Their most recent cyberskirmish raises questions about motivations. Both adversaries targeted civilian infrastructure without, deliberately or otherwise, causing durable damage, even if Iran denied involvement while Israel apparently opted to leak details about its counterstrike. Furthermore, both sides were forthcoming about having been targeted and about the cyberattacks not having completely failed, likely preparing the ground for justified retaliation.
For Iran, the motive may be hidden in plain sight. There has been a growing frequency of Israeli strikes on Iranian assets and weaponry, and Iranian or Iran-backed fighters, overwhelmingly inside Syria. Cyber-retaliation targeting critical civilian infrastructure in Israel is one way for Tehran to strike back.
The latest skirmish appears to mark the beginning of a shift in the Israeli-Iranian cyberconflict, one that will likely be more public than clandestine going forward. Another change is the shift to strictly civilian facilities, whereas past cyberattacks have focused on traditional military or security targets. Disrupting civilian targets raises the stakes without heating up the military conflict. However, if the attacks on civilian targets are uncalibrated or botched, Israel and Iran risk escalation. Had Iran’s attack on water treatment facilities intended to tamper with, or successfully tampered with, the injection systems for chlorine, for instance, Israeli public health could have been at risk. Similarly, while disruptions at Shahid Rajaee Port are unlikely to kill, serious dislocations in the logistics chains of essential goods such as medicines could have real humanitarian consequences.
Even as cyberwarfare becomes more established and—as we have seen—moves into the public view, it is still a murky and uncontrolled realm. There are no hard international rules resembling the accepted conventions of armed conflict. This leaves state actors to push boundaries, with dangerous margins for error.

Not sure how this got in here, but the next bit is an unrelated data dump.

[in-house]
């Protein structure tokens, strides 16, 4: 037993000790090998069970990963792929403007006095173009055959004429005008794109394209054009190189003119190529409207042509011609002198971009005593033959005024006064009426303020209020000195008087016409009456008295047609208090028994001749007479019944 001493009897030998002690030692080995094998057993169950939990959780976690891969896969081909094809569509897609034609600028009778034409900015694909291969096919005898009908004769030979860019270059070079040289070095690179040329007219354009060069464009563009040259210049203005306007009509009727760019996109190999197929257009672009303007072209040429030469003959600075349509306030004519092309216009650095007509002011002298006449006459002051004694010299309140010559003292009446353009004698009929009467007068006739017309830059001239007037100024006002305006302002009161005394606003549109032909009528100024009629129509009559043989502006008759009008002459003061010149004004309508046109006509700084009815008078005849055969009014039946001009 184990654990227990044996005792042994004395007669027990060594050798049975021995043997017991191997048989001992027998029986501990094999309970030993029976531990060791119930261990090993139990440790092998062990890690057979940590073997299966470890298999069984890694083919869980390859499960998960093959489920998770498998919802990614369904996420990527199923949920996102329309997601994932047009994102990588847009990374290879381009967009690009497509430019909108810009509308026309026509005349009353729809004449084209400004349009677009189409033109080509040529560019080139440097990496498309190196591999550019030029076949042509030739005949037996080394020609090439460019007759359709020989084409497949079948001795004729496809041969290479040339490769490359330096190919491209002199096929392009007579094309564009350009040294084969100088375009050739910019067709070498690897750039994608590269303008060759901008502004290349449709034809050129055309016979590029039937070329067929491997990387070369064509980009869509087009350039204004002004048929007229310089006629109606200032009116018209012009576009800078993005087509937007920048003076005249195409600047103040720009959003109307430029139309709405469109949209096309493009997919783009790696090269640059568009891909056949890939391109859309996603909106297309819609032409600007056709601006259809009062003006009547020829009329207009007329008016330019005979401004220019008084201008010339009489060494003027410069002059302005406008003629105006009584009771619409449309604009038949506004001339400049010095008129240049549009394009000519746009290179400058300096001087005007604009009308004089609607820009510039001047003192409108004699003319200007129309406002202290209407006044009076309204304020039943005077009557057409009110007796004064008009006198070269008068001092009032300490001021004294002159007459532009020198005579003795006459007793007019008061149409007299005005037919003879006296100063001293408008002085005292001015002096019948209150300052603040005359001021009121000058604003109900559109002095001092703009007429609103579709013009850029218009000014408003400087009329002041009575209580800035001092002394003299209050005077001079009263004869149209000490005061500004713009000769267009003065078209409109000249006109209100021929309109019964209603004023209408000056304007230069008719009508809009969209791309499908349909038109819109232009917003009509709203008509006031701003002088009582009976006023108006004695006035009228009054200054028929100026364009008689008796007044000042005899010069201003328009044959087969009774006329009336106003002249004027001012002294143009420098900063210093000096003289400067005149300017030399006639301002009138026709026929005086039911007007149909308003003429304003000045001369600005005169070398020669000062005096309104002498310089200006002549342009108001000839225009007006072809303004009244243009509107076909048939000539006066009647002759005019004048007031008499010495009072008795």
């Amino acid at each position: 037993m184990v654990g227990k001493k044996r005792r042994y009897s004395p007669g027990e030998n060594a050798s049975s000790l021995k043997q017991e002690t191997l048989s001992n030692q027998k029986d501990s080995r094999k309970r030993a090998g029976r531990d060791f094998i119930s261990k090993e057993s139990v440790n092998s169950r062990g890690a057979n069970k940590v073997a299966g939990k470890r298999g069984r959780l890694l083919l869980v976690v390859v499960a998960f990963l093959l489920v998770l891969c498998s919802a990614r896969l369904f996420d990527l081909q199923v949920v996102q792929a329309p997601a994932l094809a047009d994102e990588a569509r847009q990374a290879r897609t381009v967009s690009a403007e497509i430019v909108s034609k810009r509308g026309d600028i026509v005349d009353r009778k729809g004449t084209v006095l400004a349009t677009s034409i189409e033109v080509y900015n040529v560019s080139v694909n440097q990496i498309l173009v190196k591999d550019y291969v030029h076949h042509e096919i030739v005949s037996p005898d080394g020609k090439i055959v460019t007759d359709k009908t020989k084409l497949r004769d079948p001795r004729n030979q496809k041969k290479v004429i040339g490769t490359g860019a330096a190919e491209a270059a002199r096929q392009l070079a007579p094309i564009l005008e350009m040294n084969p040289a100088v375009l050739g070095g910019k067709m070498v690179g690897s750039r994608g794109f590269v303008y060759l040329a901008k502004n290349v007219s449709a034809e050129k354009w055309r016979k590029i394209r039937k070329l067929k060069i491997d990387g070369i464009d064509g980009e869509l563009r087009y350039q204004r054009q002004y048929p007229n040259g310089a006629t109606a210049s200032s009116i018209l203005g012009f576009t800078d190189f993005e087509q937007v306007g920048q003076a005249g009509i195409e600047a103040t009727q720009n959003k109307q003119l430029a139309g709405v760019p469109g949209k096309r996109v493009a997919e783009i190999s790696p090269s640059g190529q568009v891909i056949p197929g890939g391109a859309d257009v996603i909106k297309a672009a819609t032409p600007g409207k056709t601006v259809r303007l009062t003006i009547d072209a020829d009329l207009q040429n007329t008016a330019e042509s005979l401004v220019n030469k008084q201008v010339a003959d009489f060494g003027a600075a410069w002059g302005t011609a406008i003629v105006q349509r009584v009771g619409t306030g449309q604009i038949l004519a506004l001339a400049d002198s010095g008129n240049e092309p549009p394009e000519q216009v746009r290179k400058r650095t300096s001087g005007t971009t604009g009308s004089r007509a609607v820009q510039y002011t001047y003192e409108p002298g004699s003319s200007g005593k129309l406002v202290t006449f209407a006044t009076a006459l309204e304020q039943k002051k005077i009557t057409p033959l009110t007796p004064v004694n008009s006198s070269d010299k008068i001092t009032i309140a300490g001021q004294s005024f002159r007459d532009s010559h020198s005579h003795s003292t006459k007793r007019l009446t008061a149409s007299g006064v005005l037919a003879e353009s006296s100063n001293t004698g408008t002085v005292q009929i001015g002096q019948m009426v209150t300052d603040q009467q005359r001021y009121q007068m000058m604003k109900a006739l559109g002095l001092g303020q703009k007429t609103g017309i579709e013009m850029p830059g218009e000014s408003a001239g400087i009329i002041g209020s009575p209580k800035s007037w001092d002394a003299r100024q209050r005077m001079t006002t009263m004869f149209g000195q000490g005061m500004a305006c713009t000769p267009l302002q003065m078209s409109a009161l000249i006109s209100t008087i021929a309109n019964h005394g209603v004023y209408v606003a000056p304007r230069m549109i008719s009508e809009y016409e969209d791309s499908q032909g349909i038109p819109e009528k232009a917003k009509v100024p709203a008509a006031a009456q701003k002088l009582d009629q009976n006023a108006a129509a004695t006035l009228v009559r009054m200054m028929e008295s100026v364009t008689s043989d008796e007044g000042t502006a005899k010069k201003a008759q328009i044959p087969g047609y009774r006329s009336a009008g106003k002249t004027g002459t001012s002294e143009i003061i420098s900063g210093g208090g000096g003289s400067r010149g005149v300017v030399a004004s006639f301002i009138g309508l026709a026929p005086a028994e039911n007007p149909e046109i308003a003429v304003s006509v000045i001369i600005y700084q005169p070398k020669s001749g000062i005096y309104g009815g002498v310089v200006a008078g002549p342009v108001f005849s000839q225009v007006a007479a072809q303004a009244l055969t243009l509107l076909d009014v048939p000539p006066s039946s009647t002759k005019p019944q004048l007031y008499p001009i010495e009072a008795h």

These dangers put a premium on deterring against unpredictable attacks—and there is an ongoing debate about the effectiveness of deterrence in cyberspace. That may be the biggest lesson from this latest Israeli-Iranian exchange: That Israel likely leaked its own cyberattack on Shahid Rajaee Port suggests it is pursuing three objectives one would normally associate with conventional deterrence.
First, Israel is signaling to Iran, and to other potential cyber-aggressors, that it will tolerate no attempts to strike critical civilian infrastructure. As we know from traditional deterrence, such red lines implicitly lay out the rules of future engagement.
Second, Israel has demonstrated its options for retaliation—and its ability to scale up from disruption to destruction within cyberspace. Retaliation could also potentially cross over to other types of deterrence, including the military kind, although this would likely erode both states’ ability to control the ladder of escalation.
Third, Israel is communicating not just its capabilities, but also its commitment to respond to future cyber-offensives. This strengthens the credibility of its deterrence posture, even if the notion of cyberdeterrence remains nebulous. If we can assume that Israel’s cyberwarfare capabilities, including cyberdefense, remain more powerful than Iran’s, then Israel’s demonstrated red line could convey the threat of offensive responses with disproportionate effects.
Conducting a cyberskirmish out in the open would have been counterintuitive in an earlier age of cyberwarfare, when Israel and Iran might have chosen to remain silent or blame technical glitches. But their conflict has entered a new phase—and not just in the cybersecurity realm. In Syria, the Israeli-Iranian contest has already seen a shift to open quasi-warfare from earlier conflicts conducted in the shadows or through proxies. The digital wars between both adversaries—and potentially elsewhere—are also now likely to become more frequent, more open, and aimed at a wider swath of targets. Even as we see the first tenuous attempts to establish new rules for deterrence, the scope for miscalculation has just become bigger.
Gil Baram, an expert for cyberstrategy and policy, is a research fellow at Tel Aviv University’s Blavatnik Interdisciplinary Cyber Research Center.